Going Barefoot Outdoors Carries Horrific Parasite Risk

"Strongyloides infection should be considered in all migrants or residents from endemic areas regardless of time since immigration." – British Medical Journal

THE GUARDIAN – When the letter arrived with the logo of a noted university in the corner, Veronica Reyes Ibarra expected good news. She called her boyfriend, her mom and her sisters over: “You guys, look what I got, I think it’s a scholarship.”

But as she scanned the page, she suddenly wasn’t sure she had the courage to read it out to them.

“Using a research diagnostic blood test,” the letter read, “we have determined that you may have been infected with a parasite.” The letter advised Reyes Ibarra to seek medical treatment.

Fifteen other residents of the tiny Texas community where Reyes Ibarra lives received the same test result, after dozens gave blood and stool samples for an academic study. They ranged from a woman who was pregnant to a two-year-old child.

The intestinal parasite is known by its scientific name, Strongyloides (pronounced stron-ji-LOY-dees). It inhabits the guts of humans and other animals, and its larvae are excreted during defecation.

“Strongyloides can survive undetected in humans for decades, producing generation after generation. But at certain moments – such as when the host is taking steroids – they can become deadly.” 

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If the larvae are able to contaminate soil – for instance, because of a sewage leak – they can survive for up to three weeks.

In one common infection pathway, they can burrow through the skin of a person walking barefoot, entering the bloodstream, then the lungs, and ascend the windpipe, where they are coughed up and then swallowed.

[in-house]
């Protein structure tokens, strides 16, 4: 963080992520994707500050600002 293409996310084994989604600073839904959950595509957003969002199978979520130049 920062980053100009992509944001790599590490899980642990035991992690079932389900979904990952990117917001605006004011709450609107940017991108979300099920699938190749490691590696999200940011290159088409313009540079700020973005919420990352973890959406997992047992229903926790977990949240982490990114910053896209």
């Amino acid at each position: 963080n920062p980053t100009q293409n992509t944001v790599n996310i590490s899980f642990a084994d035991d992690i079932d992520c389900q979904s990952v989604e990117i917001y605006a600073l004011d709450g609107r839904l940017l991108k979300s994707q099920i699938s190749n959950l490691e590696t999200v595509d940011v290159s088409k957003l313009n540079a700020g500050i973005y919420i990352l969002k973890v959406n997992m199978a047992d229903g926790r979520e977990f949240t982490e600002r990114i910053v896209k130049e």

After the letters went out, a scientific paper was published about Reyes Ibarra’s neighborhood as part of the same research project.

But the parasite infections in her area have stayed under the radar, in part because the researchers preserved the town’s anonymity, identifying it as “Community A”.

Now Reyes Ibarra and her sister, Monica, are sharing their story, as are other of their neighbors … READ MORE. 

“Developing effective vaccine candidate antigens is imperative to stop the disease.”

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Dove Press Ltd – Strongyloides stercoralis is an intestinal nematode parasite with a global distribution. Most infected individuals have few or no symptoms.

Strongyloidiasis is of primary medical importance, and fatal disease can occur in infected people who become immunosuppressed/immunocompromised through the administration of steroids or because of coinfection with human T-lymphotropic virus I.

Often, misdiagnoses of strongyloidiasis in patients leads to expensive, nonspecific, invasive diagnostic techniques, including endoscopy, barium swallow, cancer biopsies, chest X-rays, and computerized tomography (CT) scans.

Delayed treatment for strongyloidiasis brings in medical complications, such as vomiting, diarrhea, anemia, weight loss, pulmonary abnormalities, and septicemia. Chronic infection is difficult to diagnose by standard stool examination; hence, a reliable recombinant antigen-based serodiagnosis is important.

Though albendazole and thiabendazole reduce the burden of the disease, they are not effective in an immunocompromised host.

Ivermectin has the advantage of eradicating the disease, even in an immunocompromised host, with fewer side effects compared to albendazole.

However, drug treatment is a temporary solution since reinfection can often occur. Thus, developing effective vaccine candidate antigens is imperative to stop the disease. SOURCE. 

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